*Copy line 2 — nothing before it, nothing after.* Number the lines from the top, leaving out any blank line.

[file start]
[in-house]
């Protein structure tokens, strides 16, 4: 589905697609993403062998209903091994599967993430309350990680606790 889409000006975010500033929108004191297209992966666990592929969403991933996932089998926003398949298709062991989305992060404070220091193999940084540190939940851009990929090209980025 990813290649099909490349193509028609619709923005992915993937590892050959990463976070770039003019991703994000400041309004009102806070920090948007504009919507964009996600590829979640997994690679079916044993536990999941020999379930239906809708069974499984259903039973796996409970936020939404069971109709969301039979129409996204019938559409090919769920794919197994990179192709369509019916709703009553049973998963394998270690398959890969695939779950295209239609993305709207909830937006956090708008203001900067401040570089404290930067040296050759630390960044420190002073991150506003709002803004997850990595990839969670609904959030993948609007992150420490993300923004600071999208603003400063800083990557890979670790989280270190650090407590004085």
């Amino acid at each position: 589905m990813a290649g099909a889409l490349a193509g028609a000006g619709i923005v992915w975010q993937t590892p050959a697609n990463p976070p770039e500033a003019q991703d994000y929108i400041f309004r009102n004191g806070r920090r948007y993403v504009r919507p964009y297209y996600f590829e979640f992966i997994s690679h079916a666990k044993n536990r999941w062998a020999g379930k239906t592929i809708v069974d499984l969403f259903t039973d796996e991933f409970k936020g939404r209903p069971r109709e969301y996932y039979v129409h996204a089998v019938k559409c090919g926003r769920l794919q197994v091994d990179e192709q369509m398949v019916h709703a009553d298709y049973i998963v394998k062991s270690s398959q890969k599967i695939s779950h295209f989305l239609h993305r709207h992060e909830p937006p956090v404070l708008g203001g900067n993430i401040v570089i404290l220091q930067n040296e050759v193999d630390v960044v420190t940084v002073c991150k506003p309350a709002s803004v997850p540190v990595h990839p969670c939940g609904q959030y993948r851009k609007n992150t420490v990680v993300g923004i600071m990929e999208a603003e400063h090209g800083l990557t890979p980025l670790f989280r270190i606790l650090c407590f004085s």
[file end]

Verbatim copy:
């Protein structure tokens, strides 16, 4: 589905697609993403062998209903091994599967993430309350990680606790 889409000006975010500033929108004191297209992966666990592929969403991933996932089998926003398949298709062991989305992060404070220091193999940084540190939940851009990929090209980025 990813290649099909490349193509028609619709923005992915993937590892050959990463976070770039003019991703994000400041309004009102806070920090948007504009919507964009996600590829979640997994690679079916044993536990999941020999379930239906809708069974499984259903039973796996409970936020939404069971109709969301039979129409996204019938559409090919769920794919197994990179192709369509019916709703009553049973998963394998270690398959890969695939779950295209239609993305709207909830937006956090708008203001900067401040570089404290930067040296050759630390960044420190002073991150506003709002803004997850990595990839969670609904959030993948609007992150420490993300923004600071999208603003400063800083990557890979670790989280270190650090407590004085």